Last week I attended the preview of an exhibition for Eastbourne Ancestors; a Heritage Lottery Funded, community based, osteological & archaeological project that I had been the Project Co-ordinator (& osteoarchaeologist) of for the last 18 months, managed by the Eastbourne Heritage Service.
The preview was amazing! It was great to see professional archaeological colleagues rubbing shoulders with the volunteers, interns and local archaeological society members who had enabled the project to happen, (something I’ve always been keen to promote).
I’ll not give too much away as it’s an exhibition that you really need to see for yourself and get hands-on with; you can dress up, compare your height with that of people from the past and have a go at being an osteoarchaeologist! (just a few of the many things going on).
If you have an interest, or would like to learn more about archaeology, history, human remains or Eastbourne, then you should definitely visit. Even if you don’t share these interests, visit the exhibition. There are opportunities to leave feedback in the comments box and visitor book.
The exhibition is located in front of the Redoubt Fortress at Eastbourne’s seafront on Royal Parade, in what used to be The Pavilion Tea Rooms (see map). Entry is free and will run from 1st February until 16th November 2014. Please check the website for opening days and times throughout this period.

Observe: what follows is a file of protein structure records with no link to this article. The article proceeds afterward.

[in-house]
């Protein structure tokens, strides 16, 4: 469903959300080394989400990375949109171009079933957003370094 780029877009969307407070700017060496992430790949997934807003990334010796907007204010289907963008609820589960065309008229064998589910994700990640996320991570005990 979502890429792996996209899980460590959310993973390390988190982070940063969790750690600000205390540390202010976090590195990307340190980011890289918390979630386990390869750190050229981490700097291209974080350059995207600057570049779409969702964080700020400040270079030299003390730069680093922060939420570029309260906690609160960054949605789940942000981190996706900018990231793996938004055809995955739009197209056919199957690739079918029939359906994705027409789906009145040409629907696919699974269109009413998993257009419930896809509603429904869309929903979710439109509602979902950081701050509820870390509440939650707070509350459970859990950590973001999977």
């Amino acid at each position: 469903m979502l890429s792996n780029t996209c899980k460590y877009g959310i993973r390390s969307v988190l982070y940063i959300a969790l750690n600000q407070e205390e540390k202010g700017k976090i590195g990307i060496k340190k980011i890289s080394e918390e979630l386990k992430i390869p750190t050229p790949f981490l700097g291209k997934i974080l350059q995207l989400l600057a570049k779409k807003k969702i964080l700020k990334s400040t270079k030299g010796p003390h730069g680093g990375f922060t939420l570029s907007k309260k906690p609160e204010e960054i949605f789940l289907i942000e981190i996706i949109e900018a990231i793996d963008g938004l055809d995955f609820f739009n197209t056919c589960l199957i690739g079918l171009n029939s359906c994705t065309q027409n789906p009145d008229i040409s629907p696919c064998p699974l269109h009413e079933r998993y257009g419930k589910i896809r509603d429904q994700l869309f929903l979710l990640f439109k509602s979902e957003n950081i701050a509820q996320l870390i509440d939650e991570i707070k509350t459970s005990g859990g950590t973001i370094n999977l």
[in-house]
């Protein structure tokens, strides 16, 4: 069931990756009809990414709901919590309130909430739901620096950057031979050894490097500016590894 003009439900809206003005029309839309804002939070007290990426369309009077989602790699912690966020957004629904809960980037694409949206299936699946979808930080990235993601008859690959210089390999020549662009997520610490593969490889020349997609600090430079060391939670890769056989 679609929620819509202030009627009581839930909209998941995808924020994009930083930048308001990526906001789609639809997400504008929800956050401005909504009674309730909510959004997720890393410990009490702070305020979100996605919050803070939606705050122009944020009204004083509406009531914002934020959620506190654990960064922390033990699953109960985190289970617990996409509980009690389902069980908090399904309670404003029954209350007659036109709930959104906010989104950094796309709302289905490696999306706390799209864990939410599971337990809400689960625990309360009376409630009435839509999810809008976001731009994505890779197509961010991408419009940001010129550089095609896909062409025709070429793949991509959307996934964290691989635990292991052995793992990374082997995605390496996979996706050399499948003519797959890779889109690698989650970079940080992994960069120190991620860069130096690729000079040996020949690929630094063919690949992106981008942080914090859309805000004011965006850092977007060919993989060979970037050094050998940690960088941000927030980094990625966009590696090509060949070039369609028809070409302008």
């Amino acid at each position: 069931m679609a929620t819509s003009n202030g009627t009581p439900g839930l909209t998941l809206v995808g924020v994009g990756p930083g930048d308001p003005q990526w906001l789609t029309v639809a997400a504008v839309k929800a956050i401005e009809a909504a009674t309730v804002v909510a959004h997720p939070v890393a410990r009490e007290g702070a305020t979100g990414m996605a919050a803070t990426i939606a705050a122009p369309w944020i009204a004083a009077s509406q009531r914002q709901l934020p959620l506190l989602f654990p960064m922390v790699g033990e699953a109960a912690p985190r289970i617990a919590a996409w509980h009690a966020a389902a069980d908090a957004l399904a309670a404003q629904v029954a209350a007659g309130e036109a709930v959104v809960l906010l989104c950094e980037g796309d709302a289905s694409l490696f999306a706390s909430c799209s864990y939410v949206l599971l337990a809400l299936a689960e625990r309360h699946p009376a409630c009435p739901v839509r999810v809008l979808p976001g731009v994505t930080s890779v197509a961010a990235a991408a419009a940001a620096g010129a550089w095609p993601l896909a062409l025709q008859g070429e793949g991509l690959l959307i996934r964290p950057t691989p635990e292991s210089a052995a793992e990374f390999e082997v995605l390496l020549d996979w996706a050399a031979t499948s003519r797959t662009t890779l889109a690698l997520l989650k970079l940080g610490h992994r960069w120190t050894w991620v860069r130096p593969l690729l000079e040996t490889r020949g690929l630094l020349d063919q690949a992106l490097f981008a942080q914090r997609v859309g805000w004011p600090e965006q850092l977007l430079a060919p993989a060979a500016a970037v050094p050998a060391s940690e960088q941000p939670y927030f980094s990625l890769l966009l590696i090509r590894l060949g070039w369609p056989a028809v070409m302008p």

Interest in the exhibition has been growing rapidly; local & national newspapers and BBC News have featured the project. (Eastbourne Herald, Daily Mail, the same article also appears in the Mirror online). I also discovered a blog post written by a visitor to the exhibition by Inner Nature. Not to mention all the previous media the project has attracted in the past.
The media focus has created a lot of attention for Beachy Head Lady and rightly so as she is a very interesting individual. The exhibition does include other human remains, which we have learnt a lot about, and covers several periods of archaeology/history too. There are also wonderful objects on display as well.
So, what are you waiting for, go and check out the exhibition!
*I have spotted a few photographs with some bone related errors. Team members assisting with the exhibition had tried to help out with the best of intentions, although with no experience of osteoarchaeology. Unfortunately photos had been taken and used by the press. The display has been corrected by an osteoarchaeologist.*